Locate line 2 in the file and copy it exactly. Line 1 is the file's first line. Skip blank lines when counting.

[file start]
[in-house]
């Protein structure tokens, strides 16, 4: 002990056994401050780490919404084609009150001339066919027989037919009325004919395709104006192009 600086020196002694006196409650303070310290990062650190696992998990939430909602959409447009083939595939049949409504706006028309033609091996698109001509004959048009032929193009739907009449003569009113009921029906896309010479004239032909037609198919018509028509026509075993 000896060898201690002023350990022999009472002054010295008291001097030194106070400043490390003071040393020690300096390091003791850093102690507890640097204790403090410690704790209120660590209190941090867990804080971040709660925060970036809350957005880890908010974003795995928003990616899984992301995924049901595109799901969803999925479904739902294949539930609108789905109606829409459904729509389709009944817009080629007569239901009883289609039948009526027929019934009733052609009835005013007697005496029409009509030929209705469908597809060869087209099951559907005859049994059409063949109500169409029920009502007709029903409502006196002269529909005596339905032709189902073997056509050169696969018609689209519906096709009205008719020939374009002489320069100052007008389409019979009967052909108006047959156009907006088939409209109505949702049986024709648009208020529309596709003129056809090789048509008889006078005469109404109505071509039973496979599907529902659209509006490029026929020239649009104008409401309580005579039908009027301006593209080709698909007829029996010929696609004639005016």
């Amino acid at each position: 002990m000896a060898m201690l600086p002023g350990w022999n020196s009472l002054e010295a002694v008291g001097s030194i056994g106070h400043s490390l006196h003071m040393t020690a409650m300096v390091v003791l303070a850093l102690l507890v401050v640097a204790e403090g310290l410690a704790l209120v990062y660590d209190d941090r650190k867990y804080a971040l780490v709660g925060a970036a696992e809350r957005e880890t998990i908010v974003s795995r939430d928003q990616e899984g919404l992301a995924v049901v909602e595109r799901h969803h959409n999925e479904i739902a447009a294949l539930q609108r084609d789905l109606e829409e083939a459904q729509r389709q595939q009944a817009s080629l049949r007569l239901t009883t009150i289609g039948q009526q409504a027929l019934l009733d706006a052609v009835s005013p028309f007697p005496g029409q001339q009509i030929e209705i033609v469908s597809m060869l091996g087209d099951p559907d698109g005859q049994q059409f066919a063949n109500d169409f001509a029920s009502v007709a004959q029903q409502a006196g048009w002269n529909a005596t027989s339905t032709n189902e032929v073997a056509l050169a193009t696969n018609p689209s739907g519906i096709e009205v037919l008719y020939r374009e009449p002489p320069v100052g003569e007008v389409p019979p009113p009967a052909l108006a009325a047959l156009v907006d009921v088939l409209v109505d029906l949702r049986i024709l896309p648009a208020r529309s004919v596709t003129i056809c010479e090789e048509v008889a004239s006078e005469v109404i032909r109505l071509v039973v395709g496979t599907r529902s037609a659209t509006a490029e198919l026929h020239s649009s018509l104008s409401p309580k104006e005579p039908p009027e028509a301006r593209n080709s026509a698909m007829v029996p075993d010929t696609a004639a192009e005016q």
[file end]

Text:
């Protein structure tokens, strides 16, 4: 002990056994401050780490919404084609009150001339066919027989037919009325004919395709104006192009 600086020196002694006196409650303070310290990062650190696992998990939430909602959409447009083939595939049949409504706006028309033609091996698109001509004959048009032929193009739907009449003569009113009921029906896309010479004239032909037609198919018509028509026509075993 000896060898201690002023350990022999009472002054010295008291001097030194106070400043490390003071040393020690300096390091003791850093102690507890640097204790403090410690704790209120660590209190941090867990804080971040709660925060970036809350957005880890908010974003795995928003990616899984992301995924049901595109799901969803999925479904739902294949539930609108789905109606829409459904729509389709009944817009080629007569239901009883289609039948009526027929019934009733052609009835005013007697005496029409009509030929209705469908597809060869087209099951559907005859049994059409063949109500169409029920009502007709029903409502006196002269529909005596339905032709189902073997056509050169696969018609689209519906096709009205008719020939374009002489320069100052007008389409019979009967052909108006047959156009907006088939409209109505949702049986024709648009208020529309596709003129056809090789048509008889006078005469109404109505071509039973496979599907529902659209509006490029026929020239649009104008409401309580005579039908009027301006593209080709698909007829029996010929696609004639005016």